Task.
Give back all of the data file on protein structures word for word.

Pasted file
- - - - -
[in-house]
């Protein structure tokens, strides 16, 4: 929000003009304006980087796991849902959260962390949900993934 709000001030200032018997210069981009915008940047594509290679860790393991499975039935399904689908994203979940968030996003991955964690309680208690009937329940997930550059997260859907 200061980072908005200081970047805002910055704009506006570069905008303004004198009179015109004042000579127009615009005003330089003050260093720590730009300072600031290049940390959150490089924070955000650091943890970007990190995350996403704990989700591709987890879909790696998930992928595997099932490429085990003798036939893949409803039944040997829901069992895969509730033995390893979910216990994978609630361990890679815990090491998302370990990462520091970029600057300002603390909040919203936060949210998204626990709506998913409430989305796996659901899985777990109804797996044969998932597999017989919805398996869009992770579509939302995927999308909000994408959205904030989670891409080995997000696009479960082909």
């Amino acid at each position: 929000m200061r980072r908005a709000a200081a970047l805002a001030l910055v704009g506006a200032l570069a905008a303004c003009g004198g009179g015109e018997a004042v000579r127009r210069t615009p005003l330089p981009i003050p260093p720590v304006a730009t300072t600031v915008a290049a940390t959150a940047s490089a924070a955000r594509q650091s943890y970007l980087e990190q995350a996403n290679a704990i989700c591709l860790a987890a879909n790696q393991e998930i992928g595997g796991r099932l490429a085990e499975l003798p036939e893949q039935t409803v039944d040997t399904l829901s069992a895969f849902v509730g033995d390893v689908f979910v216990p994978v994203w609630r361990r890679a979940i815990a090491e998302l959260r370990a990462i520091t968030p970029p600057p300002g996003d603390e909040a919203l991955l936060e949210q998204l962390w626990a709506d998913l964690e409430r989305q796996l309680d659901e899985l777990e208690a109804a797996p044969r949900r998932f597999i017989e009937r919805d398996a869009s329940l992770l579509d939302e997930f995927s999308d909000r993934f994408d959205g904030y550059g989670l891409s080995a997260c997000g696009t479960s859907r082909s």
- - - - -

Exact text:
[in-house]
């Protein structure tokens, strides 16, 4: 929000003009304006980087796991849902959260962390949900993934 709000001030200032018997210069981009915008940047594509290679860790393991499975039935399904689908994203979940968030996003991955964690309680208690009937329940997930550059997260859907 200061980072908005200081970047805002910055704009506006570069905008303004004198009179015109004042000579127009615009005003330089003050260093720590730009300072600031290049940390959150490089924070955000650091943890970007990190995350996403704990989700591709987890879909790696998930992928595997099932490429085990003798036939893949409803039944040997829901069992895969509730033995390893979910216990994978609630361990890679815990090491998302370990990462520091970029600057300002603390909040919203936060949210998204626990709506998913409430989305796996659901899985777990109804797996044969998932597999017989919805398996869009992770579509939302995927999308909000994408959205904030989670891409080995997000696009479960082909």
């Amino acid at each position: 929000m200061r980072r908005a709000a200081a970047l805002a001030l910055v704009g506006a200032l570069a905008a303004c003009g004198g009179g015109e018997a004042v000579r127009r210069t615009p005003l330089p981009i003050p260093p720590v304006a730009t300072t600031v915008a290049a940390t959150a940047s490089a924070a955000r594509q650091s943890y970007l980087e990190q995350a996403n290679a704990i989700c591709l860790a987890a879909n790696q393991e998930i992928g595997g796991r099932l490429a085990e499975l003798p036939e893949q039935t409803v039944d040997t399904l829901s069992a895969f849902v509730g033995d390893v689908f979910v216990p994978v994203w609630r361990r890679a979940i815990a090491e998302l959260r370990a990462i520091t968030p970029p600057p300002g996003d603390e909040a919203l991955l936060e949210q998204l962390w626990a709506d998913l964690e409430r989305q796996l309680d659901e899985l777990e208690a109804a797996p044969r949900r998932f597999i017989e009937r919805d398996a869009s329940l992770l579509d939302e997930f995927s999308d909000r993934f994408d959205g904030y550059g989670l891409s080995a997260c997000g696009t479960s859907r082909s």